Therefore, for me this game manages to deal with a fair number of the ‘core’ autism symptoms. It is easier to interact with others when it is focussed around your interests. Repetitive running of dungeons is kinda encouraged so that you can learn all of the bits in it and get you gear/job level up. No one cares if you are stimming (because they can’t see you). Your sensory environment can be controlled while you’re at home (the game can be a bit overloading at times, but that’s when you take a break from it). The game also rewards you for all of your efforts and so helps to promote all of these things.
Take that all you sham treatments! Where are my randomised controlled trials on computer games in Autism? XD
All of this is presented while having great music (music and Final Fantasy is a whole other topic – it was why I got interested in music and learnt instruments), a fantastic story (Shadowbringers has been brilliant!) and a beautiful world (again, Final Fantasy is partly why I got interested in drawing and do all of the bits with that – That one is also inspired by manga, but I can give Final Fantasy a good bit of credit).
All of this happened while I deepened my relationship with my partner. Dating is hard – flat out. It’s hard for anyone, whether you are neurodiverse or neurotypical. Dating is awkward and is a process where you are trying to take someone that you barely know (in my case, don’t know at all) to someone that you trust as one of your central people (in terms of social circles). Dating is to an extent trying to rush the start of that process in a way that can be unnatural (when done poorly). Strangely, Final Fantasy probably helped us to have a more gradual process to facilitate the general development of our relationship. As we continued to work together through this we learnt more about the other person and how we could trust them with things (or in our case, how my partner will be ok even if I mess up due to there being too many things to think about or a bit of poor coordination).
Some of the most memorable moments of our relationship were centred around computer games. Whether that was visiting the Eorzea cafe in Tokyo, going to the Distant Worlds concert, to taking days off together to play a new release of a game, and the simple quiet times of seeing each other after a hard day and just sitting down to watch a gaming related video. Games have been there for us to help connect with each other.
It was there when I proposed to my partner (one of my best event planning performances). For this I booked out a house for a weekend and transformed the inside into a Final Fantasy style cafe (inspired by our trip to the Eorzea in Tokyo, which was amazing). We had moogles and chocobos and all sorts of things everywhere. I let some Kingdom Hearts slip in every now and then (our rings are themed on the papou fruit with a little bit of Steven Universe thrown in for the colour of the central stones). Then I designed a menu themed off of Final Fantasy dishes (and a three tiered cake based on the papou fruit with the rings topping it off). Ultimately I proposed by bringing that cake out while the song ‘Suteki da ne’ from Final Fantasy X was playing in the background. It was a goofy event, and my partner knew bits of it were going to happen anyway, but we loved it (and I can’t help but tear up a little when Suteki da ne plays now).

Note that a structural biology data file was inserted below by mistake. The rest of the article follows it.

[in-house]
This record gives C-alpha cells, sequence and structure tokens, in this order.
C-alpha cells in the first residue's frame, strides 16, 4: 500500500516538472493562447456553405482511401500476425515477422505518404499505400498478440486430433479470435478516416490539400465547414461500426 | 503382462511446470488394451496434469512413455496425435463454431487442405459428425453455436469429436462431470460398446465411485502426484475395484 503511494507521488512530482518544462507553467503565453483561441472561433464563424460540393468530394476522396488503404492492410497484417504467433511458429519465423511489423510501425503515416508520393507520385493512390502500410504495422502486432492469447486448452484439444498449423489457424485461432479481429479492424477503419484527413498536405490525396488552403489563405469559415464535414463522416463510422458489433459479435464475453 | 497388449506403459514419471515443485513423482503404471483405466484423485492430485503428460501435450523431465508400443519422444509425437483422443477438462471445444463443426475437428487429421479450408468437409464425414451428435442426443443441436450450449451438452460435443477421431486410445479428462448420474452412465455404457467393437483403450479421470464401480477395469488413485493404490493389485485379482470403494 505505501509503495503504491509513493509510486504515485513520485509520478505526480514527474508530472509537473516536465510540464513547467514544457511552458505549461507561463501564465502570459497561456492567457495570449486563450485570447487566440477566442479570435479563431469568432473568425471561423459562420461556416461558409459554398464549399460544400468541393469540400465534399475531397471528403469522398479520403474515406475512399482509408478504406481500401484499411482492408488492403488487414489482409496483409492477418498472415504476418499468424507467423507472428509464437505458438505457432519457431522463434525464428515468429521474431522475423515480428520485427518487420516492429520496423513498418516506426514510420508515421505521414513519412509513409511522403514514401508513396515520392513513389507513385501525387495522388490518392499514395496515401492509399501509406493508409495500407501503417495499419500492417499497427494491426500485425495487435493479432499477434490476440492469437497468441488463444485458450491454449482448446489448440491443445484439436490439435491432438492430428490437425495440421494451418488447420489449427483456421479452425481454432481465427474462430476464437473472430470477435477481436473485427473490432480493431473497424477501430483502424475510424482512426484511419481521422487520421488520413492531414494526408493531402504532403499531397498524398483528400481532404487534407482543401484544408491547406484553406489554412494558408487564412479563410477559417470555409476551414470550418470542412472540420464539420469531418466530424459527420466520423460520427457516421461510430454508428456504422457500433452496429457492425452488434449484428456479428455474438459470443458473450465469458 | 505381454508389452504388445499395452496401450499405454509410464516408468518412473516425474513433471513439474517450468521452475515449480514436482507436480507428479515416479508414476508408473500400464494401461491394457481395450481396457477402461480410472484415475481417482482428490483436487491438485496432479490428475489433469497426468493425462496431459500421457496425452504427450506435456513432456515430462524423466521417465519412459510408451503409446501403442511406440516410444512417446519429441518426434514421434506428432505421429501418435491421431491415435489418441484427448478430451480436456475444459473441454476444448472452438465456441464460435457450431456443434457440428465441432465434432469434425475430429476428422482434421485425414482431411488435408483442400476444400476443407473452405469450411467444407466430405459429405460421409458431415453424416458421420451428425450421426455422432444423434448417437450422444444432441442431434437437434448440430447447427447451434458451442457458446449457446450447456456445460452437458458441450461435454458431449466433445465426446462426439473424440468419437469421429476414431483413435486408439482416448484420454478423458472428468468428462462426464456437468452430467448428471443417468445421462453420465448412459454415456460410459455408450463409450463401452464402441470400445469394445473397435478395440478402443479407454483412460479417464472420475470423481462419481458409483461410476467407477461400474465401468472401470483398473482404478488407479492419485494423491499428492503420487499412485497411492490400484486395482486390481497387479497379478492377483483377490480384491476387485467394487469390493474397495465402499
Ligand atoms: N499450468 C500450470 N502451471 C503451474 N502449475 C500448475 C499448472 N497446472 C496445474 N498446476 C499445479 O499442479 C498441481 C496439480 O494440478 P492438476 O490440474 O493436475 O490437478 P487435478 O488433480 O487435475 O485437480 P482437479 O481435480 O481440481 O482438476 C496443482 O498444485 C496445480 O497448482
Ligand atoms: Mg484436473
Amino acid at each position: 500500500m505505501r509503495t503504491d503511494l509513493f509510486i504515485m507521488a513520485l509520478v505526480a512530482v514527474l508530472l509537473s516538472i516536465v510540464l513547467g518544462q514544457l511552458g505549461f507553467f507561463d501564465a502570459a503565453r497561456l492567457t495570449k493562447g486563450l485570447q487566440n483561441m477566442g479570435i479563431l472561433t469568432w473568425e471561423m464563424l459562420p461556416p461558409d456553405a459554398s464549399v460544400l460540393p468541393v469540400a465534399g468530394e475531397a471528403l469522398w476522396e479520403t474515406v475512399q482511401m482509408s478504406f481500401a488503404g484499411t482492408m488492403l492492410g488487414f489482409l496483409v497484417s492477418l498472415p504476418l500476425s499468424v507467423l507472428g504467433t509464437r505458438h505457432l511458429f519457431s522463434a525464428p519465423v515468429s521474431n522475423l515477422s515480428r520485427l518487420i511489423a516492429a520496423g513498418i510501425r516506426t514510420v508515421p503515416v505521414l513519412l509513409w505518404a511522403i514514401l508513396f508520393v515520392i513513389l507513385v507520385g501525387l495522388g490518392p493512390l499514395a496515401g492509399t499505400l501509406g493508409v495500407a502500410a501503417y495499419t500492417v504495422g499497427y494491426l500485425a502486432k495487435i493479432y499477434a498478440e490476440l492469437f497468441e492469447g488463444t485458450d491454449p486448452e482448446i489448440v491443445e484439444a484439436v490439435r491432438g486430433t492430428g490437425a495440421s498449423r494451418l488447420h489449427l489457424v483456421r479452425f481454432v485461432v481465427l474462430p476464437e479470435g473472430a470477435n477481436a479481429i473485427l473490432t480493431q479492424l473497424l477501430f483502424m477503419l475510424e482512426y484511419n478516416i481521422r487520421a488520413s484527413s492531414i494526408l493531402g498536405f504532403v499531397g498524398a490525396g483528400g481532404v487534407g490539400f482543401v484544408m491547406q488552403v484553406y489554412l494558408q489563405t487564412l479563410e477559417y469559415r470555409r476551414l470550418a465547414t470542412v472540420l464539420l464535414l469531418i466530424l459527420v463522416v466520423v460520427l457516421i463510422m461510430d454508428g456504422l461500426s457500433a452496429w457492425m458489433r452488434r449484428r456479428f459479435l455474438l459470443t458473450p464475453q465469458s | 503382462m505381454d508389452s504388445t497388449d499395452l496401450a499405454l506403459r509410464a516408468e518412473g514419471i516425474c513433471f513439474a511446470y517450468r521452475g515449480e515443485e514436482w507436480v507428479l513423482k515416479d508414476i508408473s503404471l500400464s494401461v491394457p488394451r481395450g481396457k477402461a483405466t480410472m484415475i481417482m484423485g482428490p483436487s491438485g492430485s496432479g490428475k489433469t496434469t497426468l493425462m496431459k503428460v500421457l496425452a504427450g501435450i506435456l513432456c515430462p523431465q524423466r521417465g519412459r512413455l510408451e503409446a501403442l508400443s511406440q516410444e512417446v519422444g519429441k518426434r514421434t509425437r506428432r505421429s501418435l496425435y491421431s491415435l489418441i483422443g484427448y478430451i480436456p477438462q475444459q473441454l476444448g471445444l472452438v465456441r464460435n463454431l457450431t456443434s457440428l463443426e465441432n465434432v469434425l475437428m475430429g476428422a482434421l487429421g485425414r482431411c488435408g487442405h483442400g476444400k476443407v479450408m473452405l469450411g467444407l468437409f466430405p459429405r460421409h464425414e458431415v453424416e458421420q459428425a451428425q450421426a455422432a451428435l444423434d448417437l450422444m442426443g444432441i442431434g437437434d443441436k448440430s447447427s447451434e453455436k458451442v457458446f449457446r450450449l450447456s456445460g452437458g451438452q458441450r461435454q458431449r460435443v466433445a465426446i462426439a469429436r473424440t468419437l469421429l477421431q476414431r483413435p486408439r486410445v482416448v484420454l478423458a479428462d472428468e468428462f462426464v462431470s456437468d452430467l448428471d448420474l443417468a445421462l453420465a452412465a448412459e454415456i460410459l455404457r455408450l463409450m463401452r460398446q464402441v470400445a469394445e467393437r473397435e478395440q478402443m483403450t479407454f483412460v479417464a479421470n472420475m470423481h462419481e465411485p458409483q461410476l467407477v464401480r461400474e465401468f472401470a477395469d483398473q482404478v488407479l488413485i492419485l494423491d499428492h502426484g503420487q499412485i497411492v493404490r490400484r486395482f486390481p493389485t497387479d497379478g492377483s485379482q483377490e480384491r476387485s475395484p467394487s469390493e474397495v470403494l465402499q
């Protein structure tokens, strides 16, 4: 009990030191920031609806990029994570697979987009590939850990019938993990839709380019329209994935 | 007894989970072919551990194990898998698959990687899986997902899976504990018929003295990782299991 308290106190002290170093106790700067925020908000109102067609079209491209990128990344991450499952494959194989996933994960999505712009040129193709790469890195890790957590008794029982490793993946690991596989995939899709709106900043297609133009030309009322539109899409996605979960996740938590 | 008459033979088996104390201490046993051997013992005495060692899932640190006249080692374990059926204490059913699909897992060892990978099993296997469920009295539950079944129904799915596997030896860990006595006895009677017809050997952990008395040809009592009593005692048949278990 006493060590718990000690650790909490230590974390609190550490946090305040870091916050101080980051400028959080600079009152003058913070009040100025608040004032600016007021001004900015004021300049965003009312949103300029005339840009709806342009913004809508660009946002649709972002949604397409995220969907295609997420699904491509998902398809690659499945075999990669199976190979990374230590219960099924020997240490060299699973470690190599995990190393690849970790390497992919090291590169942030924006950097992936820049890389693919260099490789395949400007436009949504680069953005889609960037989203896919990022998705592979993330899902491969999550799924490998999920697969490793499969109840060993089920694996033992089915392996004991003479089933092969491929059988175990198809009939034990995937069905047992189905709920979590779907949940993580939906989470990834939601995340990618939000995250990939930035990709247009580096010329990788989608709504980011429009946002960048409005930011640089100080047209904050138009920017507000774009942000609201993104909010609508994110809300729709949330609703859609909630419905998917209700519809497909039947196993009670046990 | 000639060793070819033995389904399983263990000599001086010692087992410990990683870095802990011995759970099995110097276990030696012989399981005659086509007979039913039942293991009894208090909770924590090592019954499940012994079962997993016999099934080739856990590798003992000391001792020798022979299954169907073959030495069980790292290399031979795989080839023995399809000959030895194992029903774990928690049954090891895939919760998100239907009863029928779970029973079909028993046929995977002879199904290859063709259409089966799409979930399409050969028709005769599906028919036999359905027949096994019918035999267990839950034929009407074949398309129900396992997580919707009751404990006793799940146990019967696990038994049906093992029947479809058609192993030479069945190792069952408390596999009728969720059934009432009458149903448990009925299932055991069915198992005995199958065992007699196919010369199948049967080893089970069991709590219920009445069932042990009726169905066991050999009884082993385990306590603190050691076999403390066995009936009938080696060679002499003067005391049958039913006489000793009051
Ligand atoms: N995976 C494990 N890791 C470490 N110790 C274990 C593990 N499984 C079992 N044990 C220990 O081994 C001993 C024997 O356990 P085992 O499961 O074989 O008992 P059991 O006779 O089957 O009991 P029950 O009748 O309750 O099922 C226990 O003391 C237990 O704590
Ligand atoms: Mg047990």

Our relationship has forever been shaped by the Final Fantasy gaming series and I love our relationship. My partner and I have been through a lot of struggles and hard times over the year, but we have made it through and continue to carry on each day supporting each other. Would we have connected without a shared love in the game? Probably. After writing this I have learnt that I have depended on Final Fantasy a lot over the years so actually I think it was probably quite important to have it as a shared interest. But what we have gained from this has made our relationship something really special.
A message I want to pass over to parents with this is that whatever your child’s special interest is (as long as it is not endangering them), it’s ok. The more important thing is trying to connect with them through it and trying to link it to the world around them. My mum never discouraged me from gaming and over the years listened to all of the ramblings, looked at all of the attempts at artwork, listened to any music I was composing inspired off of it, and generally was just aware with it. That has always been something I appreciated, and so I think that having that connection with your child is really important. So if your child is massively into Minecraft or falling for Fortnite (love some alliteration) then that’s alright, celebrate that they have found something that they love. Use it as a way to learn more about them and connect to the world around it. For those of you who do that sort of stuff with their children, you are wonderful and doing a great job. Life is a wonderful thing and a lot of my life has come from my interest pushing me forward, and for that I am extremely grateful.
Gaming is not the root of all evil. I don’t believe it is something that is making people worse than they would be without it. Everything needs to be used healthily. If you are playing the game to the point that it interferes with your daily function, then that isn’t great. But the same can be said with any hobby or interest. I believe that there is so much good to gaming that can really help people to develop into fascinating people. Or even just to be a bit happier in life, and we could all use being a little happier. The world is a tough place, and anything that gives people some respite from that is something that I support.
I also support long discussions about Final Fantasy. I completely support this.
Thanks for reading – it took me a couple of weeks to write this up, so I hope that I can keep on doing bits and pieces while on the train before work and write a bit more. I’ll try to have a look at some research bits again soon (not going to lie – the prospect of this does feel like I’m going to work, but I do enjoy the system so would be happy to do it). Until then, I hope you have an excellent time!